The World Today for July 01, 2021

NEED TO KNOW

LEBANON

Ever Collapsing

Lebanon keeps lurching from crisis to crisis.

The currency amid the coronavirus pandemic shrunk 90 percent. Last summer, a massive blast in Beirut harbor killed more than 200 people, destroying much of the city center.

Today, fuel shortages are the emergency. The diverse Mediterranean nation lacks a robust mass transit system, making everyone, especially ubiquitous delivery services, dependent on gas. But, as the Washington Post reported, lines at gas stations now stretch for miles as the government, facing a shortage of foreign reserves, slashed fuel subsidies as gas smuggling to neighboring war-torn Syria continued to siphon off supply.

Gunfire and knife fights have erupted as frustrated drivers wait hours for their precious gas rations, France24 reported. The high cost of transportation or lack of fuel has led many students to simply abandon their studies, added Deutsche Welle.

In fact, Lebanese demonstrators blocked a highway to protest government-announced measures to curb smuggling to Syria, the Associated Press added. It was one of the bright spots in the country’s battered economy where poverty, power outages and other signs of collapse are becoming more prevalent.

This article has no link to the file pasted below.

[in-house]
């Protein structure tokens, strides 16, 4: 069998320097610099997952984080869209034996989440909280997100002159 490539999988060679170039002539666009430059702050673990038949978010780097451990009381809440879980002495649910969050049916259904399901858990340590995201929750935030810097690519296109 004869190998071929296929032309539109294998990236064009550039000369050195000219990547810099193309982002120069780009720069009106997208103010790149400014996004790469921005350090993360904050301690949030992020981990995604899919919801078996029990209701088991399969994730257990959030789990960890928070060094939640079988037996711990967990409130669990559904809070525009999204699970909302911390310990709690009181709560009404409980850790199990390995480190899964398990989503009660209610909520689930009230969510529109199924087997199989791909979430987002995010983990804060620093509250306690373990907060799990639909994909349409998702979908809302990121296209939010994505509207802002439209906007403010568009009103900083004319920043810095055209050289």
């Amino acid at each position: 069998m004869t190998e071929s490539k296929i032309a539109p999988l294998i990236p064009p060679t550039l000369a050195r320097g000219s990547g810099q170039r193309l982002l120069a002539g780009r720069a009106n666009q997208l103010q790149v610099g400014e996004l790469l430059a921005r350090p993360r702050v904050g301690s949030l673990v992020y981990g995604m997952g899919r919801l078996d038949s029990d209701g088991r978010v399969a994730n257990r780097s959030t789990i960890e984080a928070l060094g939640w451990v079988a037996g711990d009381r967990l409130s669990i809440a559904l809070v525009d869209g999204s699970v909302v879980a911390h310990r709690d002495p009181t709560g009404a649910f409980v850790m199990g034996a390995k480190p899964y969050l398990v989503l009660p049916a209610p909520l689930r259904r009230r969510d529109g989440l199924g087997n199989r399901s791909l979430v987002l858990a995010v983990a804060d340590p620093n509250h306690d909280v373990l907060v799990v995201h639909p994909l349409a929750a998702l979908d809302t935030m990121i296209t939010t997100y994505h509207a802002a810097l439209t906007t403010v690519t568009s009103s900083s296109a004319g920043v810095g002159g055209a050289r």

Gross domestic product is expected to shrink by almost 10 percent this year after contracting more than 20 percent last year and almost 7 percent in 2019. Desperate to balance its budget and retain foreign cash to import medicines and other essential goods, the government also recently ended sugar subsidies that increased the price of bread by 18 percent, Al Jazeera noted.

Military leaders have complained that they might not have sufficient cash to pay troops who maintain the country’s security in a very troubled region, Al-Monitor reported. The US, in response, has been pouring money into its ally’s forces to maintain readiness. Soldiers earn around $100 a month, an eight-fold drop. Officers get $400 a month.

Israeli newspaper Haaretz said the Lebanese army was “begging for charity.”

Writing in the Arab News, columnist Abdel Aziz Aluwaisheg, who is also a top official at the Gulf Cooperation Council based in Riyadh, Saudi Arabia, said Lebanese leaders needed to get a handle on their situation, arguing they faced a “looming meltdown.”

As Reuters explained, Prime Minister-designate Saad al-Hariri and President Michel Aoun have been unable to reach a deal to name cabinet ministers for 10 months. Al-Hariri needs a government that can implement reforms if he hopes to receive foreign aid that would relieve the suffering of his people.

When political scientists and other observers discuss instability in the Middle East, this is it.

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